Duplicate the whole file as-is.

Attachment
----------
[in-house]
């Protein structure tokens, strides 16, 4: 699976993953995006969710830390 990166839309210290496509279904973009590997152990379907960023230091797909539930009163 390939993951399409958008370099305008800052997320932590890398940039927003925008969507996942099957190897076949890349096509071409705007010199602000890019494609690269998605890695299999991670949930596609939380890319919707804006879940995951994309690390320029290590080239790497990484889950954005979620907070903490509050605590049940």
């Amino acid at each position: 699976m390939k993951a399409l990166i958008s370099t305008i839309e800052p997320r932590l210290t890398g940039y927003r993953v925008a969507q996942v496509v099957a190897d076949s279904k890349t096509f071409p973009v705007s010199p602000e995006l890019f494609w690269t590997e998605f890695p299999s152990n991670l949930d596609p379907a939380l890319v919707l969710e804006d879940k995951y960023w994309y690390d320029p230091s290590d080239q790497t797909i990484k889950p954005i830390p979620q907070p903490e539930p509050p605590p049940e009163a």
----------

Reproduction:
[in-house]
């Protein structure tokens, strides 16, 4: 699976993953995006969710830390 990166839309210290496509279904973009590997152990379907960023230091797909539930009163 390939993951399409958008370099305008800052997320932590890398940039927003925008969507996942099957190897076949890349096509071409705007010199602000890019494609690269998605890695299999991670949930596609939380890319919707804006879940995951994309690390320029290590080239790497990484889950954005979620907070903490509050605590049940």
């Amino acid at each position: 699976m390939k993951a399409l990166i958008s370099t305008i839309e800052p997320r932590l210290t890398g940039y927003r993953v925008a969507q996942v496509v099957a190897d076949s279904k890349t096509f071409p973009v705007s010199p602000e995006l890019f494609w690269t590997e998605f890695p299999s152990n991670l949930d596609p379907a939380l890319v919707l969710e804006d879940k995951y960023w994309y690390d320029p230091s290590d080239q790497t797909i990484k889950p954005i830390p979620q907070p903490e539930p509050p605590p049940e009163a």